Punishment, Rehabilitation or Both

By Mark Astor 10 months agoNo Comments

Good morning, everyone. I am coming to you this morning from the Federal Correctional Institute in Miami. This is the federal prison. I was here visiting with a client and a friend. I spend a fair amount of time visiting clients in jail. Typically, I’m in Palm Beach County dealing with individuals who are charged with violations of state crime. This is a federal penitentiary. This is a whole different ballgame down here.
I wanted to share this with you because we seem to have the mindset that we want to punish everyone. I don’t want you to think that I think people shouldn’t be going to prison for specific crimes. You get violent people, people who are committing murders, rapists and people who are abusing kids. Those people have to go to prison. We should lock them up for as long as we possibly can.
There are other people who are committing crimes because they have substance abuse and mental health issues. If you’ve spent as much time in the system as I have, you realize that it’s the bulk of individuals. When I was a prosecutor, especially when I was fresh out of law school, I said to myself, “Everyone that’s here is bad. We must lock everyone up.” If you read the mandate of the legislature in Florida, our mandate here in Florida and in most states is to punish people.
There’s no mandate for rehabilitation. We just want to punish people. Some people need to be punished and locked away. The vast majority of people who are incarcerated shouldn’t be there. We are locking up more people here in America than the rest of the world combined. We’ve turned incarcerating people into a business. Instead of rehabilitating people, we’re locking them up and spending tax payer dollars to keep them locked up. When they get out, we wonder why their addiction issue has not been fixed.
Coming to visit a client, even as their lawyer, is exhausting. It’s emotionally draining. Prosecutors may be carrying 200 or 300 files at any one time. We don’t have any contact with the defendant. It’s just a file. I don’t mean that prosecutors don’t care, that we’re not there to do justice or that we’re doing something that’s inappropriate. We don’t have that level of personal involvement in a case. When you are doing defense work, you get to know the client. That’s a person. It’s someone’s husband. It’s someone’s father. It’s someone’s wife. It’s someone’s son. When I spend a couple of hours visiting with a client that I’ve known for a long time, it’s exhausting. It’s emotionally draining.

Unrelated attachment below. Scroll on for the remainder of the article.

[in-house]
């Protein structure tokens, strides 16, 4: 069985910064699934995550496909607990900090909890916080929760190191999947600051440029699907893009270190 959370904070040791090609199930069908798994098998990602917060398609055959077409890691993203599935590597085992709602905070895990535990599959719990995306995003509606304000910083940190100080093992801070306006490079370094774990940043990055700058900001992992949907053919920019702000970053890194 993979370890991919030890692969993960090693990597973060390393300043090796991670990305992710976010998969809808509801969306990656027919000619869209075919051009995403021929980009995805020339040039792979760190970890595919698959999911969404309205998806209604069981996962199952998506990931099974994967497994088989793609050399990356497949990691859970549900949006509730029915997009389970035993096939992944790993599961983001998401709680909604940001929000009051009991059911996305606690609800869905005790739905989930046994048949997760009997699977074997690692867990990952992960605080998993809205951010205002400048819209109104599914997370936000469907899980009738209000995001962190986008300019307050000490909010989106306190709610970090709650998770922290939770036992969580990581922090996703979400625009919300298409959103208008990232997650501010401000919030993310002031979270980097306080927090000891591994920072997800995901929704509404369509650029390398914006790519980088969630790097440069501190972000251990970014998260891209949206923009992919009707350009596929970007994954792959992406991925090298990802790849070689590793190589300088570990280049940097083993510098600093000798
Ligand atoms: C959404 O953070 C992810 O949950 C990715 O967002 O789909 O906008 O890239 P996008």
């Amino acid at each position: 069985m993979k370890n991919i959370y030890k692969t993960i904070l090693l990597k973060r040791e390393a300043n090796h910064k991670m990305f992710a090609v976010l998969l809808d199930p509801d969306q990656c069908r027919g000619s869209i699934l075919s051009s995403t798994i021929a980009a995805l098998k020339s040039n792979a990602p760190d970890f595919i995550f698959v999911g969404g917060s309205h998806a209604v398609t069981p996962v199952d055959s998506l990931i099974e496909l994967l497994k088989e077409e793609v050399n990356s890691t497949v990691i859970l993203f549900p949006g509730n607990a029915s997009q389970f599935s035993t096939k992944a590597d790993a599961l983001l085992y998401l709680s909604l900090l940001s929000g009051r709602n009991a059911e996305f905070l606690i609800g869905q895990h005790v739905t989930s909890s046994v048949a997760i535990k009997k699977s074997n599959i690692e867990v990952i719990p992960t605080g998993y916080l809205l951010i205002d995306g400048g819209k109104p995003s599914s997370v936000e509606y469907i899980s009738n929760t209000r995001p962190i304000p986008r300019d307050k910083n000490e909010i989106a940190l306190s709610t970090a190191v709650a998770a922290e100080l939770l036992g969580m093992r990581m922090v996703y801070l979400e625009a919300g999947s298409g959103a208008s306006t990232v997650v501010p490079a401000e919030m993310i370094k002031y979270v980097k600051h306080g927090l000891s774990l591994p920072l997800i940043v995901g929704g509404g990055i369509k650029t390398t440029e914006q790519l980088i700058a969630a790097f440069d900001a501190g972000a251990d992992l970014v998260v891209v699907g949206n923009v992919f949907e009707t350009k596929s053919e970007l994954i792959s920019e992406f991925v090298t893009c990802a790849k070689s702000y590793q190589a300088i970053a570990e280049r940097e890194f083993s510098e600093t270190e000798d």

I’m going to spend the rest of the day with family. That tends to make me realize that all the things we do to try and make life better for other people is really worth it. I was up at 6:00 on a Sunday morning so I could get here in time to visit with a client. That’s what we do. We’re in the caring business, trying to make a difference.
I want to thank Sophie, who is my social media guru. She had been encouraging me, pushing me, to make these videos for many months. I appreciate Sophie and also my friend Jessica G. who has advised me to get a selfie stick. I’ve ordered a selfie stick and I’m going to get a better phone. Hopefully, these videos should improve.
Lastly, I want to thank everyone for their posts and words of encouragement on Facebook. It has been inspiring for me. It has been motivating for me. It’s made me want to double down on my efforts to try and help a lot more people. Please keep commenting, whether it’s good or bad. I appreciate the input. What I’ve noticed is that people who have had very little contact with me in the past are reaching out to me and asking for help. I’m honored that you would share your stories with me. Please keep doing that. If you know someone who needs help, please put them in touch with me. Let me try and help them.

  alcohol, drugs, DUI, mental health, substance abuse, treatment
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